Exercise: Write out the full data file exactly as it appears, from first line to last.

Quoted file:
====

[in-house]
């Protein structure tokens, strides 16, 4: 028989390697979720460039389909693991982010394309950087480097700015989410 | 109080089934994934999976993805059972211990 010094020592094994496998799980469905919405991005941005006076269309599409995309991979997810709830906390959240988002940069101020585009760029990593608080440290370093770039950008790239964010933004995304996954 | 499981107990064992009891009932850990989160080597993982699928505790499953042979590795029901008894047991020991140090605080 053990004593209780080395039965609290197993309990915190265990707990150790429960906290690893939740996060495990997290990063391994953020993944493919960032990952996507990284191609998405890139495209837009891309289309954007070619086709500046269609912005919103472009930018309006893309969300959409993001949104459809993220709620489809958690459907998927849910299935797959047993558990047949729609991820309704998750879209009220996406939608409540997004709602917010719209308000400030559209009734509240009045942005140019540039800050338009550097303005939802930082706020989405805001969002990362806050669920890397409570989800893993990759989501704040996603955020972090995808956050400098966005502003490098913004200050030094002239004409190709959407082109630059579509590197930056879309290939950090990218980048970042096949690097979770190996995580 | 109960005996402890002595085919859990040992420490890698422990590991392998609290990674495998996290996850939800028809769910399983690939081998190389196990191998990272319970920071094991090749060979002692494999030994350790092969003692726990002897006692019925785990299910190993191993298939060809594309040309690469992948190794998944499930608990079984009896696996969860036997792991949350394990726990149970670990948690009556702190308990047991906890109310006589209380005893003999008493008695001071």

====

[in-house]
């Protein structure tokens, strides 16, 4: 028989390697979720460039389909693991982010394309950087480097700015989410 | 109080089934994934999976993805059972211990 010094020592094994496998799980469905919405991005941005006076269309599409995309991979997810709830906390959240988002940069101020585009760029990593608080440290370093770039950008790239964010933004995304996954 | 499981107990064992009891009932850990989160080597993982699928505790499953042979590795029901008894047991020991140090605080 053990004593209780080395039965609290197993309990915190265990707990150790429960906290690893939740996060495990997290990063391994953020993944493919960032990952996507990284191609998405890139495209837009891309289309954007070619086709500046269609912005919103472009930018309006893309969300959409993001949104459809993220709620489809958690459907998927849910299935797959047993558990047949729609991820309704998750879209009220996406939608409540997004709602917010719209308000400030559209009734509240009045942005140019540039800050338009550097303005939802930082706020989405805001969002990362806050669920890397409570989800893993990759989501704040996603955020972090995808956050400098966005502003490098913004200050030094002239004409190709959407082109630059579509590197930056879309290939950090990218980048970042096949690097979770190996995580 | 109960005996402890002595085919859990040992420490890698422990590991392998609290990674495998996290996850939800028809769910399983690939081998190389196990191998990272319970920071094991090749060979002692494999030994350790092969003692726990002897006692019925785990299910190993191993298939060809594309040309690469992948190794998944499930608990079984009896696996969860036997792991949350394990726990149970670990948690009556702190308990047991906890109310006589209380005893003999008493008695001071």